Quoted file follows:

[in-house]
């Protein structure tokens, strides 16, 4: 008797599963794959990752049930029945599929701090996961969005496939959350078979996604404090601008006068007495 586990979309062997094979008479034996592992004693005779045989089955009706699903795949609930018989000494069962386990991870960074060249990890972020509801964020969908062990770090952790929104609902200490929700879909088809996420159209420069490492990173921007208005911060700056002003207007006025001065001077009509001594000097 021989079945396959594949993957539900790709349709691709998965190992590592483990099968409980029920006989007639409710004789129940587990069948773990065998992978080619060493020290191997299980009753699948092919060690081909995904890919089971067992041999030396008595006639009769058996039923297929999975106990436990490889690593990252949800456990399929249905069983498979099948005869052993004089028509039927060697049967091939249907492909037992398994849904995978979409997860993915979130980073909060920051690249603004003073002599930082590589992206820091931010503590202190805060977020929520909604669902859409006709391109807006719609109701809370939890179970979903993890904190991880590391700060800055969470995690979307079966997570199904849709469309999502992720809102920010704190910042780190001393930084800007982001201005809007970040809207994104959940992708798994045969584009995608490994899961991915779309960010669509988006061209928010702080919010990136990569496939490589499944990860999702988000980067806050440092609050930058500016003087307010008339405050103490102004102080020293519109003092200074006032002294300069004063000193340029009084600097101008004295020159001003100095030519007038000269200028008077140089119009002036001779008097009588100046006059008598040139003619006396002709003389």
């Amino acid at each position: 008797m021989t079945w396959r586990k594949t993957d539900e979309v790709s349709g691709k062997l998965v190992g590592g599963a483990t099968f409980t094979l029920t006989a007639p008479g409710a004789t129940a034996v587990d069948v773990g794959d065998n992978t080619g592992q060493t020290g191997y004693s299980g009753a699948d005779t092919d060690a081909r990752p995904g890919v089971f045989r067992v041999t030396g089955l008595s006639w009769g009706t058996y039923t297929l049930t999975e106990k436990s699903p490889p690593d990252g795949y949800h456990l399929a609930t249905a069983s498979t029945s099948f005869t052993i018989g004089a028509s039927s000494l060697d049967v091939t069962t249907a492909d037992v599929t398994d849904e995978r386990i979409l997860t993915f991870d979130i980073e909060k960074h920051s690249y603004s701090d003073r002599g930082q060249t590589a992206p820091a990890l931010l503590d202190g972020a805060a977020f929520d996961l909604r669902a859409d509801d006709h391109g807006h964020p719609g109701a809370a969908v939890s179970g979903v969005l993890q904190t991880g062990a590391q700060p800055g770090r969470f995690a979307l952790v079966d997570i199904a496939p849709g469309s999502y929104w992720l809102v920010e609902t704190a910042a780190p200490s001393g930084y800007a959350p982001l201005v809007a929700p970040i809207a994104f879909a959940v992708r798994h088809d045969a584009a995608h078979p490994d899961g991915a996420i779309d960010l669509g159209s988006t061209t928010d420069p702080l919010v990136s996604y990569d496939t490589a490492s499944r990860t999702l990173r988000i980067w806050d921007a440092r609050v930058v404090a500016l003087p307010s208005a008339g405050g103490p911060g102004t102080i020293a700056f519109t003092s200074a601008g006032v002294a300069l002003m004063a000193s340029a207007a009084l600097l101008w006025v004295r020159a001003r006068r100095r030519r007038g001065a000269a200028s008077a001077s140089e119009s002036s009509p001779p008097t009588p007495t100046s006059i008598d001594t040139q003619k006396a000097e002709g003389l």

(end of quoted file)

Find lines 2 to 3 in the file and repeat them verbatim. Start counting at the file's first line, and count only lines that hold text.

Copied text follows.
């Protein structure tokens, strides 16, 4: 008797599963794959990752049930029945599929701090996961969005496939959350078979996604404090601008006068007495 586990979309062997094979008479034996592992004693005779045989089955009706699903795949609930018989000494069962386990991870960074060249990890972020509801964020969908062990770090952790929104609902200490929700879909088809996420159209420069490492990173921007208005911060700056002003207007006025001065001077009509001594000097 021989079945396959594949993957539900790709349709691709998965190992590592483990099968409980029920006989007639409710004789129940587990069948773990065998992978080619060493020290191997299980009753699948092919060690081909995904890919089971067992041999030396008595006639009769058996039923297929999975106990436990490889690593990252949800456990399929249905069983498979099948005869052993004089028509039927060697049967091939249907492909037992398994849904995978979409997860993915979130980073909060920051690249603004003073002599930082590589992206820091931010503590202190805060977020929520909604669902859409006709391109807006719609109701809370939890179970979903993890904190991880590391700060800055969470995690979307079966997570199904849709469309999502992720809102920010704190910042780190001393930084800007982001201005809007970040809207994104959940992708798994045969584009995608490994899961991915779309960010669509988006061209928010702080919010990136990569496939490589499944990860999702988000980067806050440092609050930058500016003087307010008339405050103490102004102080020293519109003092200074006032002294300069004063000193340029009084600097101008004295020159001003100095030519007038000269200028008077140089119009002036001779008097009588100046006059008598040139003619006396002709003389």
């Amino acid at each position: 008797m021989t079945w396959r586990k594949t993957d539900e979309v790709s349709g691709k062997l998965v190992g590592g599963a483990t099968f409980t094979l029920t006989a007639p008479g409710a004789t129940a034996v587990d069948v773990g794959d065998n992978t080619g592992q060493t020290g191997y004693s299980g009753a699948d005779t092919d060690a081909r990752p995904g890919v089971f045989r067992v041999t030396g089955l008595s006639w009769g009706t058996y039923t297929l049930t999975e106990k436990s699903p490889p690593d990252g795949y949800h456990l399929a609930t249905a069983s498979t029945s099948f005869t052993i018989g004089a028509s039927s000494l060697d049967v091939t069962t249907a492909d037992v599929t398994d849904e995978r386990i979409l997860t993915f991870d979130i980073e909060k960074h920051s690249y603004s701090d003073r002599g930082q060249t590589a992206p820091a990890l931010l503590d202190g972020a805060a977020f929520d996961l909604r669902a859409d509801d006709h391109g807006h964020p719609g109701a809370a969908v939890s179970g979903v969005l993890q904190t991880g062990a590391q700060p800055g770090r969470f995690a979307l952790v079966d997570i199904a496939p849709g469309s999502y929104w992720l809102v920010e609902t704190a910042a780190p200490s001393g930084y800007a959350p982001l201005v809007a929700p970040i809207a994104f879909a959940v992708r798994h088809d045969a584009a995608h078979p490994d899961g991915a996420i779309d960010l669509g159209s988006t061209t928010d420069p702080l919010v990136s996604y990569d496939t490589a490492s499944r990860t999702l990173r988000i980067w806050d921007a440092r609050v930058v404090a500016l003087p307010s208005a008339g405050g103490p911060g102004t102080i020293a700056f519109t003092s200074a601008g006032v002294a300069l002003m004063a000193s340029a207007a009084l600097l101008w006025v004295r020159a001003r006068r100095r030519r007038g001065a000269a200028s008077a001077s140089e119009s002036s009509p001779p008097t009588p007495t100046s006059i008598d001594t040139q003619k006396a000097e002709g003389l």